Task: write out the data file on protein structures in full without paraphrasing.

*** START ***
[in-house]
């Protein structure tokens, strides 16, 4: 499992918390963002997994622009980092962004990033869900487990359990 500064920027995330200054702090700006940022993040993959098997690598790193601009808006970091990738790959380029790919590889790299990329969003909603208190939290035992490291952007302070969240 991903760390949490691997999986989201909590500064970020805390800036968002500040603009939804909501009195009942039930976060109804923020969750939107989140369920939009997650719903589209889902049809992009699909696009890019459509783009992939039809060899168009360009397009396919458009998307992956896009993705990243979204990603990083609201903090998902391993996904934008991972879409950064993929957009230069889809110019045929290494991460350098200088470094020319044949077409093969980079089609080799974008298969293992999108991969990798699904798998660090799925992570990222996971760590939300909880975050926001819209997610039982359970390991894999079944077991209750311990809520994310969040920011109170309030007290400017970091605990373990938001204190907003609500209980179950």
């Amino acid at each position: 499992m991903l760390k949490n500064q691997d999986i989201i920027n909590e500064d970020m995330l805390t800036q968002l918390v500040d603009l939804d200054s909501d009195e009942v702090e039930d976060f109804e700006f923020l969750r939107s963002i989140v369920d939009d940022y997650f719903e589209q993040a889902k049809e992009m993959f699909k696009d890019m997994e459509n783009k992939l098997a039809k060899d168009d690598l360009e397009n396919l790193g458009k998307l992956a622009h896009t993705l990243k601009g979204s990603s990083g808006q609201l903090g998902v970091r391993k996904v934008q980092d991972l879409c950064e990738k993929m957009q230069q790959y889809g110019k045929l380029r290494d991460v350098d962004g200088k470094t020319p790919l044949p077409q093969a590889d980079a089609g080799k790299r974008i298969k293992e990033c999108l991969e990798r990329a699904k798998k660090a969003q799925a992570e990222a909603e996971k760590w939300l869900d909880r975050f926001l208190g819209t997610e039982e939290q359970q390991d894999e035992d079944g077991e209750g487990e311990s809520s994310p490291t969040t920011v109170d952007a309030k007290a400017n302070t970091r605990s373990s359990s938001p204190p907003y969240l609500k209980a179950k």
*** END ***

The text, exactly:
[in-house]
């Protein structure tokens, strides 16, 4: 499992918390963002997994622009980092962004990033869900487990359990 500064920027995330200054702090700006940022993040993959098997690598790193601009808006970091990738790959380029790919590889790299990329969003909603208190939290035992490291952007302070969240 991903760390949490691997999986989201909590500064970020805390800036968002500040603009939804909501009195009942039930976060109804923020969750939107989140369920939009997650719903589209889902049809992009699909696009890019459509783009992939039809060899168009360009397009396919458009998307992956896009993705990243979204990603990083609201903090998902391993996904934008991972879409950064993929957009230069889809110019045929290494991460350098200088470094020319044949077409093969980079089609080799974008298969293992999108991969990798699904798998660090799925992570990222996971760590939300909880975050926001819209997610039982359970390991894999079944077991209750311990809520994310969040920011109170309030007290400017970091605990373990938001204190907003609500209980179950």
């Amino acid at each position: 499992m991903l760390k949490n500064q691997d999986i989201i920027n909590e500064d970020m995330l805390t800036q968002l918390v500040d603009l939804d200054s909501d009195e009942v702090e039930d976060f109804e700006f923020l969750r939107s963002i989140v369920d939009d940022y997650f719903e589209q993040a889902k049809e992009m993959f699909k696009d890019m997994e459509n783009k992939l098997a039809k060899d168009d690598l360009e397009n396919l790193g458009k998307l992956a622009h896009t993705l990243k601009g979204s990603s990083g808006q609201l903090g998902v970091r391993k996904v934008q980092d991972l879409c950064e990738k993929m957009q230069q790959y889809g110019k045929l380029r290494d991460v350098d962004g200088k470094t020319p790919l044949p077409q093969a590889d980079a089609g080799k790299r974008i298969k293992e990033c999108l991969e990798r990329a699904k798998k660090a969003q799925a992570e990222a909603e996971k760590w939300l869900d909880r975050f926001l208190g819209t997610e039982e939290q359970q390991d894999e035992d079944g077991e209750g487990e311990s809520s994310p490291t969040t920011v109170d952007a309030k007290a400017n302070t970091r605990s373990s359990s938001p204190p907003y969240l609500k209980a179950k």